- Throw out the box. Remember that idiom about your location vis-Ã -vis the box? Forget the box, and where you are in relation to it. Find a new box. The 21st century is the century of the dynamist — forces for change, and innovation. While it is important not to innovate blindly, it is also important that you begin to think creatively and imaginatively when generating solutions for the problems that face you. Want to be successful in the workplace? Use your classroom learning as an opportunity to, like Buffet, find patterns and connections where others only see chaos and desperate points on a graph. Understand where your field is now, and where it will be five years from now.
- Don’t just go through the motions — be an active learner. Don’t wander, passively, through your education, completing coursework without considering how it might benefit you in the future. Rather, complete your work with a clear sense of how the skills you are learning in the classroom will be applied in the workplace, and work to cultivate those skills. Doing this requires that you have a stake in your education — that you become an active, participatory learner.
- Whenever possible, supplement classroom learning with experiential education. As I mention above, employer expectations have shifted. They don’t have time to ease entry-level recruits into their new positions. Those recruits should turn up to their first day on the job ready, and what’s more, able to contribute. Because of this, it important that you get your feet wet — that you learn the professional ropes, and develop a strategy for navigating the workplace. The best means by which to do this is through experiential education, something which will yield dividends in terms of professional conditioning, but which will also help you to understand how classroom learning can be practically applied.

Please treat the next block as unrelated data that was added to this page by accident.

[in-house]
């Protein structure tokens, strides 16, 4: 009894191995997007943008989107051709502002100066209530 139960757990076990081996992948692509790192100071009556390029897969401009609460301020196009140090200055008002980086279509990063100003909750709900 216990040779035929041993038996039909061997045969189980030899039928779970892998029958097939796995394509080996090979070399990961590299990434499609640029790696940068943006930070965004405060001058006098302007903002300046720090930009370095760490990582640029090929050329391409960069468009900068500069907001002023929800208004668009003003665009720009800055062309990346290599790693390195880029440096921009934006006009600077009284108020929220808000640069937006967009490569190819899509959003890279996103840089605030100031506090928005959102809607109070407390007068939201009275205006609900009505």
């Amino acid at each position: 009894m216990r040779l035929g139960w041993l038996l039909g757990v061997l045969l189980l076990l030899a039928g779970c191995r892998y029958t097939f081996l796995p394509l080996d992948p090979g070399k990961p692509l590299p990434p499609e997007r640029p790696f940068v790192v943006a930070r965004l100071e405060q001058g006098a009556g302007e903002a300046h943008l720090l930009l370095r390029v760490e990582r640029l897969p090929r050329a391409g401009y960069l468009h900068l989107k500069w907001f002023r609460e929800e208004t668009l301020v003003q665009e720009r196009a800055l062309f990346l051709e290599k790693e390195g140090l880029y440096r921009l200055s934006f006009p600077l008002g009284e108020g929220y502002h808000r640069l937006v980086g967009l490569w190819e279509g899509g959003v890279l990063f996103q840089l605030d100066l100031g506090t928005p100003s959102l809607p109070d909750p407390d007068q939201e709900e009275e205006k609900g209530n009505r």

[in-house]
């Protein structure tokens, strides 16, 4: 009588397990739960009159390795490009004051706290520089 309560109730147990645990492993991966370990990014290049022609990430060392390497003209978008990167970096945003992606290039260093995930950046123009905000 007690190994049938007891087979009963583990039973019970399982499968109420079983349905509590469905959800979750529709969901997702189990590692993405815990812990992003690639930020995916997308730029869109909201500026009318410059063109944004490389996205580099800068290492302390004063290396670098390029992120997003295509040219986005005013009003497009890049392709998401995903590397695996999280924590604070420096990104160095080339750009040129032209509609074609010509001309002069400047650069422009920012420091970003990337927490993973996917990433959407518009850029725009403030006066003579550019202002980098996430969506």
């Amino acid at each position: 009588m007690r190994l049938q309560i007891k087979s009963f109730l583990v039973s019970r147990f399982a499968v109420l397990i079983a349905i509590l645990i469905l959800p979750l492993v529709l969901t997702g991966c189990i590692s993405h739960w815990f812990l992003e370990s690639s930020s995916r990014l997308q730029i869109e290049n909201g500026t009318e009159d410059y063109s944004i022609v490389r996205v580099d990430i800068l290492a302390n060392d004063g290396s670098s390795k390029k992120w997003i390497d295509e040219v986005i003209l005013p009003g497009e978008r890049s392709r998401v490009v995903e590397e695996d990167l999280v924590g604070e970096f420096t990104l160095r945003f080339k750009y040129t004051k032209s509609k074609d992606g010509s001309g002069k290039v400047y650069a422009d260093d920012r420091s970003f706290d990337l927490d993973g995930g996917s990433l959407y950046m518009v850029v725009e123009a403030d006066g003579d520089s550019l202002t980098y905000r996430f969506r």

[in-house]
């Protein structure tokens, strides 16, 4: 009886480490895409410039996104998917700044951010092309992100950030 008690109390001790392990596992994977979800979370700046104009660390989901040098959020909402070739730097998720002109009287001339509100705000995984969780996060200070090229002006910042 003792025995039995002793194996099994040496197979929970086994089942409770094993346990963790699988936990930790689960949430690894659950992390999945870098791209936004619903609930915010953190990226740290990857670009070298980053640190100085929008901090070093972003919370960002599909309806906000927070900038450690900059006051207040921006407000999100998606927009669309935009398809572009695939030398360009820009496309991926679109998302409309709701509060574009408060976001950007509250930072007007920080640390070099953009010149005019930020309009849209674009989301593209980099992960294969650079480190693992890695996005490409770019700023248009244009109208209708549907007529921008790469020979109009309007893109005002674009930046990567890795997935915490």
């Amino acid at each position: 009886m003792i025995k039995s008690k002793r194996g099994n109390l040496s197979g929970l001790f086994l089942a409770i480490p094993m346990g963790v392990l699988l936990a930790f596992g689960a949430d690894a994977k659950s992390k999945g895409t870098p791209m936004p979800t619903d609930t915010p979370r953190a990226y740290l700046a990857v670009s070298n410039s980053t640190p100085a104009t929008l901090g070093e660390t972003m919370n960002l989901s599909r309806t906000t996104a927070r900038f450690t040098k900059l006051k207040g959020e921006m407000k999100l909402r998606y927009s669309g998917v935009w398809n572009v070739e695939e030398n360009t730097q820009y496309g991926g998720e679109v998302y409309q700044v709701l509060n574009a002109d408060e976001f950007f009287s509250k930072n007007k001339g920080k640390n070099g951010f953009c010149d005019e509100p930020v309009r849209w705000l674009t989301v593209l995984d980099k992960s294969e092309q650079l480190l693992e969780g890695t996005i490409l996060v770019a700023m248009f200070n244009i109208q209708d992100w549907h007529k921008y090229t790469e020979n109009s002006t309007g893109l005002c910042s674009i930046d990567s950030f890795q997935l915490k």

- Understand your labor market — where it is currently, and in what direction it is headed. Are you famliar with Moore’s Law? No? Well, that law’s namesake, Gordon Law, helped to define the rate at which technological innovation (more specifically, innovation in information processing) occurs. In short, Moore’s Law articulates something we all now know intuitively — that technological change, in the 20th, and now the 21st century, happens fast. As more career fields become defined by, and incorporate technological solutions, those fields, and how practitioners within those fields ‘practice’, will undergo rapid change. Before you cross the commencement stage, understand where your field has been, where it is at, and where it is going. Then, act accordingly.
- Becoming ‘workplace ready’ entails a life-long commitment to career readiness and learning. Your education won’t end when you cross the platform at graduation. Remember that Moore’s Law thing? Everything is changing. Staying at the forefront of a career field requires that you keep your sights locked on an ever-changing target. Rather than something bygone and irrelevant, your education will have equipped you with the tools and skills you need to keep learning. In short, don’t stop learning.
Bridging the education-employment gap demands change, as it concerns how educators educate, but also how students learn. “The times they are a-changin’,” Bob Dylan once wrote. Don’t get left behind.